The Committee to Protect Journalists Friday honoured PREMIUM TIMES’ publisher, Dapo Olorunyomi, and three others with the 2020 International Press Freedom Awards for their courageous journalism over the years.
The organisers of the award said all four honourees have been arrested or faced criminal prosecution from state authorities for their reporting.
The gala was held virtually due to COVID-19 restrictions in the early hours of Friday local time, and was chaired by Patrick Gaspard, the president of Open Society Foundations, and hosted by the NBC’s veteran broadcast journalist Lester Holt.
Mr Olorunyomi, who is PREMIUM TIMES’ co-founder and CEO, was awarded for his decades-long journalism career which has been geared towards press freedom in Nigeria, amidst repeated government harassment and arrests.
He was arrested twice during brutal Abacha junta in 1995 before going on exile at the time. More recently, he was again arrested alongside a colleague in 2017 when police raided the PREMIUM TIMES headquarters on the allegations of defamation.
“It reminds me in particular, and I believe many of my colleagues, of the very important work that remains undone in the development of our media and the struggle to expand and give true consequence to our democracy,” Mr Olorunyomi said in his acceptance speech.
Mr Alam, a photojournalist and the founder of the Bangladeshi multimedia training organization, the Pathshala Media Institute and the Drik photo library, has a career spanning decades.
On his part, under government pressure, Mr Mosaed, a freelance journalist who investigates corruption, labour issues, economic sanctions, and popular protests was forced to resign from a reformist newspaper, banned from practicing journalism and sentenced to four years imprison for his critical reporting.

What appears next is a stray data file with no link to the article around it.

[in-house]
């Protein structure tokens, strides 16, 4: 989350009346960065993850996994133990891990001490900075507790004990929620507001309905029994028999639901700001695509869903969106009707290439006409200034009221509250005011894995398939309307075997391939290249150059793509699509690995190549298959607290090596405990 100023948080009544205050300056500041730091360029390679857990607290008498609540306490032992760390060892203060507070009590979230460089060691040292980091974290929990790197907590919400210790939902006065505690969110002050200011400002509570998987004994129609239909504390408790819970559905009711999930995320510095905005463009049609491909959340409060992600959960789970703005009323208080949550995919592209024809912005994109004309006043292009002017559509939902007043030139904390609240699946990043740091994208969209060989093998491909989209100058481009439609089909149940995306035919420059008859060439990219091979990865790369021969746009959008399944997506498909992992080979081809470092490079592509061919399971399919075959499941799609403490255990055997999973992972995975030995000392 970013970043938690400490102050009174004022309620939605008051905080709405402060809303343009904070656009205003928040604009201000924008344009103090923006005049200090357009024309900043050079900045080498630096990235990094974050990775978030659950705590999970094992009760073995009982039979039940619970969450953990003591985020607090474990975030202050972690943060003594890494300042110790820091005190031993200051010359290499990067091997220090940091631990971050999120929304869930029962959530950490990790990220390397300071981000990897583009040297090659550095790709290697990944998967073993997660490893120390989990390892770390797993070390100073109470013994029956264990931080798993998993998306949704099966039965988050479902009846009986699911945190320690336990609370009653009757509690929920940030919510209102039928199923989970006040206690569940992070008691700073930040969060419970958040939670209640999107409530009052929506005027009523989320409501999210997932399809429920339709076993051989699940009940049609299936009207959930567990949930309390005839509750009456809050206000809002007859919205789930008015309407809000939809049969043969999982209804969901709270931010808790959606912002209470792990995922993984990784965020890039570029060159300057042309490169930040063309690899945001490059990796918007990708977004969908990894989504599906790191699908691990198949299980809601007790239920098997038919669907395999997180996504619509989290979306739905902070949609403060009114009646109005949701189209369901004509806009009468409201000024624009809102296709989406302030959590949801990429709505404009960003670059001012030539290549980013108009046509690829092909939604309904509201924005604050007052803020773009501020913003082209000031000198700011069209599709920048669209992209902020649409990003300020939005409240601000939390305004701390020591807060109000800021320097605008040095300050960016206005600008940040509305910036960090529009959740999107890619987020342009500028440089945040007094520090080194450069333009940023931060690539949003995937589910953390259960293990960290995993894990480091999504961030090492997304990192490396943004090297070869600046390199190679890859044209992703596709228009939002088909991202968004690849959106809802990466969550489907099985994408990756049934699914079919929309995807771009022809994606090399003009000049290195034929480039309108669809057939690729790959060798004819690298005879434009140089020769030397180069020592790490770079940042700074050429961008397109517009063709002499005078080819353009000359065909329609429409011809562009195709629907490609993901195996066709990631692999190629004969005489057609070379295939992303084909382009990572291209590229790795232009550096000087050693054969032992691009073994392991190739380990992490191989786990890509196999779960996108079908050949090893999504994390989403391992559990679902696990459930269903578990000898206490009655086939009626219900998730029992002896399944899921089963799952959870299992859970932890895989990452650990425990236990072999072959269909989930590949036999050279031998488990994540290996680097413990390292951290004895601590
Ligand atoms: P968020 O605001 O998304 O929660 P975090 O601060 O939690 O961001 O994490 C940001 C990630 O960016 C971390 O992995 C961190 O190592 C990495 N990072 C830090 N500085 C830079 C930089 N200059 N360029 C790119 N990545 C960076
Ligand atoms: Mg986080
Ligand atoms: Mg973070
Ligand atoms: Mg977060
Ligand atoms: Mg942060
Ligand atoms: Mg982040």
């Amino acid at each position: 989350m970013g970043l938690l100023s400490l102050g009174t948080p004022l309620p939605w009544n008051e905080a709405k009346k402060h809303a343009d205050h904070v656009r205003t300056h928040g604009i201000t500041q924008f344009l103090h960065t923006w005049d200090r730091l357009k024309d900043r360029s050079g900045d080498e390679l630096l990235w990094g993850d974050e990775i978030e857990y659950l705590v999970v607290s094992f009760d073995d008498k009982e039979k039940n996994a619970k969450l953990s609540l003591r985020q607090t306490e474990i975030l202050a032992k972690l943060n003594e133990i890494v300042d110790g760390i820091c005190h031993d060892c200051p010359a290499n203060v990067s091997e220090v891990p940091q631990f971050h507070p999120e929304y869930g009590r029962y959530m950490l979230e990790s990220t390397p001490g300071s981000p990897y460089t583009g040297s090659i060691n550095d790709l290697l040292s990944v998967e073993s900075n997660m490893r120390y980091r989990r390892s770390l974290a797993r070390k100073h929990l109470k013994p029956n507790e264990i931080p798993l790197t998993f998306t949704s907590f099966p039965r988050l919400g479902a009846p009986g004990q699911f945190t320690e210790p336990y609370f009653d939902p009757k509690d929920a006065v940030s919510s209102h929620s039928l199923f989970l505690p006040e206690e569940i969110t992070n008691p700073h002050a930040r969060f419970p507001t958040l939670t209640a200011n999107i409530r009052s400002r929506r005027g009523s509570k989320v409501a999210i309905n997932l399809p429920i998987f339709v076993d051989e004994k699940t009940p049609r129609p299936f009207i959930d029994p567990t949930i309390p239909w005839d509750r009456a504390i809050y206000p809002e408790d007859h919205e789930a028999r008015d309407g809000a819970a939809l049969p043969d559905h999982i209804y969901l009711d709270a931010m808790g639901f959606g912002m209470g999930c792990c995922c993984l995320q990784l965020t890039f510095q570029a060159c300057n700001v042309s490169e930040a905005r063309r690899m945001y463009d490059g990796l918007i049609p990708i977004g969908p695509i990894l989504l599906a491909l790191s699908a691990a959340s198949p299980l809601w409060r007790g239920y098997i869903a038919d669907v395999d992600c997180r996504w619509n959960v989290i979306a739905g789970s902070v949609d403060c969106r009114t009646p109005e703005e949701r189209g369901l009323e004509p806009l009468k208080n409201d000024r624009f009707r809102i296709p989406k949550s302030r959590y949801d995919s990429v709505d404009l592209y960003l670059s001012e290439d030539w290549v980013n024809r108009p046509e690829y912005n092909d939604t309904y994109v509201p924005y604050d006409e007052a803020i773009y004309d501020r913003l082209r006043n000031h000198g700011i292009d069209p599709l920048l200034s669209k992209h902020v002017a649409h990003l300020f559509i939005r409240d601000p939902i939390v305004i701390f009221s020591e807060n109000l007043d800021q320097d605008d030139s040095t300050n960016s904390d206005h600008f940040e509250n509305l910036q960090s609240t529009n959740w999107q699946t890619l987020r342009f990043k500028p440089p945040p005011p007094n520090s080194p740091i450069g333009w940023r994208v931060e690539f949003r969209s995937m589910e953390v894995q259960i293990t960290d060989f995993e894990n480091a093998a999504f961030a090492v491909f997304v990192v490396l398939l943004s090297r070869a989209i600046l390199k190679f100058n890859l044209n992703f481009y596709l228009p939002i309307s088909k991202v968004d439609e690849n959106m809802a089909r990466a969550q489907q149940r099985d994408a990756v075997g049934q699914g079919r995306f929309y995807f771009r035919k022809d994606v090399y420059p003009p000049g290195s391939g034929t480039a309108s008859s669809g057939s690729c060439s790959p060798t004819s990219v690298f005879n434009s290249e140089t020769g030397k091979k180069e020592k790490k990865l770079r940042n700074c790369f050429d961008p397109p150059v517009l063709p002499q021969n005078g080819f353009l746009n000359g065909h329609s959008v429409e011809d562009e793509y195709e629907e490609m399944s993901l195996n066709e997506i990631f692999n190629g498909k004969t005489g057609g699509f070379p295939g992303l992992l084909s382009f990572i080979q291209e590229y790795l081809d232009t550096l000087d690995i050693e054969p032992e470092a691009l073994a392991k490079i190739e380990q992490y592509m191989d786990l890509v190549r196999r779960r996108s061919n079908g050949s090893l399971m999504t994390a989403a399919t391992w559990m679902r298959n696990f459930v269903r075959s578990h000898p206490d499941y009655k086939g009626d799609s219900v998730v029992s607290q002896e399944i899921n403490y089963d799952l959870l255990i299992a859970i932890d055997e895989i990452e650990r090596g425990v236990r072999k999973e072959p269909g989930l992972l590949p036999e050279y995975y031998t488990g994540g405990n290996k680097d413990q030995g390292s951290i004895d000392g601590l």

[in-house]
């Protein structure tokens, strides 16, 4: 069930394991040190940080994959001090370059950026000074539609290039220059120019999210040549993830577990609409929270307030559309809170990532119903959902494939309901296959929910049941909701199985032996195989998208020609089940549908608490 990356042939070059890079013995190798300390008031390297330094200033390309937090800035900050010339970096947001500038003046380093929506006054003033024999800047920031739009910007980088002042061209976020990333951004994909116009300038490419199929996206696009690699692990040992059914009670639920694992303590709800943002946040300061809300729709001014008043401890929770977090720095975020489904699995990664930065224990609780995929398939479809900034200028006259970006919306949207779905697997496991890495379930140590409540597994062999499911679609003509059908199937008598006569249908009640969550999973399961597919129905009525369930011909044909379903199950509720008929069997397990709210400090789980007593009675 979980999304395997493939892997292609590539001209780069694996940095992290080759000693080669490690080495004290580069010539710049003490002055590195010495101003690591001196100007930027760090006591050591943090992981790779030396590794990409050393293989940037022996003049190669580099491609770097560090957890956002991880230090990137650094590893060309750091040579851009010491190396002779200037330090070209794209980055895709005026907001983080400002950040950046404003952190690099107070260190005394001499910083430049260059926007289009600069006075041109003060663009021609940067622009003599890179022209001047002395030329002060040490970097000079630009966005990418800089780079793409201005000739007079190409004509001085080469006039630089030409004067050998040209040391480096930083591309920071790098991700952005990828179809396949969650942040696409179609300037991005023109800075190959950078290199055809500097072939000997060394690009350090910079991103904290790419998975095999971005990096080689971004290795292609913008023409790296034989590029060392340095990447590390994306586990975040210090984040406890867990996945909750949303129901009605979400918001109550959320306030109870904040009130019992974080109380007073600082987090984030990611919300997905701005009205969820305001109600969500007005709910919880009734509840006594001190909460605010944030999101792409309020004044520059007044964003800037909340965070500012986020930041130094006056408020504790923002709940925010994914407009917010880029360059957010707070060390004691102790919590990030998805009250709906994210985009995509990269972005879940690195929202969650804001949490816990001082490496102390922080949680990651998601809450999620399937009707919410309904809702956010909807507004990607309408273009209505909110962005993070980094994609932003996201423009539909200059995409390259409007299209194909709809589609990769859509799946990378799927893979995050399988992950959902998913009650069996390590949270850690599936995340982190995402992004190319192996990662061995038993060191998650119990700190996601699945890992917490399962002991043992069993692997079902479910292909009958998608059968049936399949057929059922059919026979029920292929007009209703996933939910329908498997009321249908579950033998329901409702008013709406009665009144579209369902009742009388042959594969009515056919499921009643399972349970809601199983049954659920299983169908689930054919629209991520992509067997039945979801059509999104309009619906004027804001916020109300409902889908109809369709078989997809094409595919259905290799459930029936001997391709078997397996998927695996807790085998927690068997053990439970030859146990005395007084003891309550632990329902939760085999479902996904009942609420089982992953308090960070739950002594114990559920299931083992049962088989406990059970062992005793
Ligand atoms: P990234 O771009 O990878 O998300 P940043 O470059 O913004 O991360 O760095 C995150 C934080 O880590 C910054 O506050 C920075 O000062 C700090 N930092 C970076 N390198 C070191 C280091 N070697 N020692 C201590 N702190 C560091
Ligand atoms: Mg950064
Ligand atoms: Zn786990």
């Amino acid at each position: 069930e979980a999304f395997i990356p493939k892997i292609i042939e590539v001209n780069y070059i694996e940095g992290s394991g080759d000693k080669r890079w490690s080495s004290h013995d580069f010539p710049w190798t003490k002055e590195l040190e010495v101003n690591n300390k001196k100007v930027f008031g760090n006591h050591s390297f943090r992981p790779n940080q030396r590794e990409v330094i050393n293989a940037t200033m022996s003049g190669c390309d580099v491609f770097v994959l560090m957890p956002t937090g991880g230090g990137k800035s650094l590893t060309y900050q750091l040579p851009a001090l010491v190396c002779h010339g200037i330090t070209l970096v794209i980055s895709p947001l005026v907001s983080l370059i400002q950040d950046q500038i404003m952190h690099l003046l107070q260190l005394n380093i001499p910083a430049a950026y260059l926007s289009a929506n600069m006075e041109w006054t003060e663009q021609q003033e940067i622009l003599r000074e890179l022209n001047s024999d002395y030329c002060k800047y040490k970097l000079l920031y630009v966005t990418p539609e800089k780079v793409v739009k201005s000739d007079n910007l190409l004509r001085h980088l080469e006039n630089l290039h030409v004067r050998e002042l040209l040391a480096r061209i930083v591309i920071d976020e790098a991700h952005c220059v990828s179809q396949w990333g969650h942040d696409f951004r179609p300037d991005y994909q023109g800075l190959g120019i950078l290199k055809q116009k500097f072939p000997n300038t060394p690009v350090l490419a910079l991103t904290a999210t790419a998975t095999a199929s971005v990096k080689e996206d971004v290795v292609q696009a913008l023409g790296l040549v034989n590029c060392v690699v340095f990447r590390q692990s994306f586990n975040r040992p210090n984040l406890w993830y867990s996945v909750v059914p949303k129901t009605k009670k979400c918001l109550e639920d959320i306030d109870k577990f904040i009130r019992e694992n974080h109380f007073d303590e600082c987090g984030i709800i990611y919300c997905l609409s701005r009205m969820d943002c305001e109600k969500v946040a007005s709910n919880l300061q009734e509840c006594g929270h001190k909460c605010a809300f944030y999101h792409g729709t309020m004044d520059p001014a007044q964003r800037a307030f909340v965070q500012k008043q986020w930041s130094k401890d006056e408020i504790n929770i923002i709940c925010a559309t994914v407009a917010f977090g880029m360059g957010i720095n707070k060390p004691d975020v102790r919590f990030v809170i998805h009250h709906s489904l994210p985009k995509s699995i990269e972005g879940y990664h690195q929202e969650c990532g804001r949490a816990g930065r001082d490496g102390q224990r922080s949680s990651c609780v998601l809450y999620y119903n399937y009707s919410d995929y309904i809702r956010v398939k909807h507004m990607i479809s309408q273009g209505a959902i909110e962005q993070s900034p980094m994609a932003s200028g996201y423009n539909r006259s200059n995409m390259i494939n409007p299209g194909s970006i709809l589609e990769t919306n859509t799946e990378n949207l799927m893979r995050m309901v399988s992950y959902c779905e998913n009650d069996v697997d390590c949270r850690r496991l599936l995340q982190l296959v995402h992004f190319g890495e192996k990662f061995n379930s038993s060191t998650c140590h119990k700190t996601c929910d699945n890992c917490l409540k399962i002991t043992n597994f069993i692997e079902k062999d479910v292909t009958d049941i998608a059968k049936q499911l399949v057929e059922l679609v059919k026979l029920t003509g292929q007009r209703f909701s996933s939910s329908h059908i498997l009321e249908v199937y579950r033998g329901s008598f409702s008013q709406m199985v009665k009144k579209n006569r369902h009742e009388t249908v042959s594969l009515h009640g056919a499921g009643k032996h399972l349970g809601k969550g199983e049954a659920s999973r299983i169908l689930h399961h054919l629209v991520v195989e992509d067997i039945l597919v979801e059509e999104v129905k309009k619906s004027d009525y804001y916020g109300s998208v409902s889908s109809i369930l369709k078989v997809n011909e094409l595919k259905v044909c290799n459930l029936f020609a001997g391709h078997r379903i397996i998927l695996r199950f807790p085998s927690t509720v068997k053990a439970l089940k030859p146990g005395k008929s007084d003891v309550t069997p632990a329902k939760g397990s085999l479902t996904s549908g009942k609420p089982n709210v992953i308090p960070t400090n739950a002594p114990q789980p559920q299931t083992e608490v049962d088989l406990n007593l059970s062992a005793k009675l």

Not done, he began to publish his stories on social media platforms, but he was arrested in late 2019 in relation to a tweet, and would be released in early 2020. By February, he was re-arrested for criticizing the Iranian government’s handling of COVID-19, CPJ wrote in a statement.
Meanwhile, Ms Prokopyeva, a regional correspondent for Radio Free Europe/Radio Liberty, known as Radio Svoboda, was awarded for her experience in early 2019, when Russian authorities raided her home, seized her equipment and personal belongings, and detained her.
CPJ said she was charged with “justifying terrorism” and her bank accounts were frozen in relation to comments she made on liberal radio station Ekho Moskvy in 2018, when she discussed a suicide bombing attack. This month, she was convicted and ordered to pay a fine of 500,000 rubles (US$6,980).
“Like brave and committed journalists everywhere, CPJ’s honorees set out to report the news without fear or favor for the benefit of their communities, their country, and the world,” CPJ’s executive director, Joel Simon, earlier said.
“They understood that they would confront powerful forces, enemies of the truth, who would try to stop them from doing their work. What they did not foresee was COVID-19.
“The global pandemic has not only made their jobs more difficult and dangerous, it has fueled a ferocious press freedom crackdown as autocratic leaders around the world suppress unwelcome news under the guise of protecting public health,” Mr Simon added.
In the same vein, Press right advocate group, CPJ, also honoured Amal Clooney, a lawyer, with the Gwen Ifill Press Freedom Award.
According to CPJ, Gwen Ifill Press Freedom Award is given annually by CPJ’s board of directors to recognize extraordinary and sustained commitment to press freedom.
Ms Clooney was honoured for her pro bono legal representation of embattled reporters around the world, including Wa Lone and Kyaw Soe Oo of Reuters, who were jailed in Myanmar for 17 months.
She promotes freedom of speech and journalism through the Clooney Foundation for Justice’s TrialWatch initiative, where she monitors the trials of journalists worldwide and provides free legal representation for those in need.
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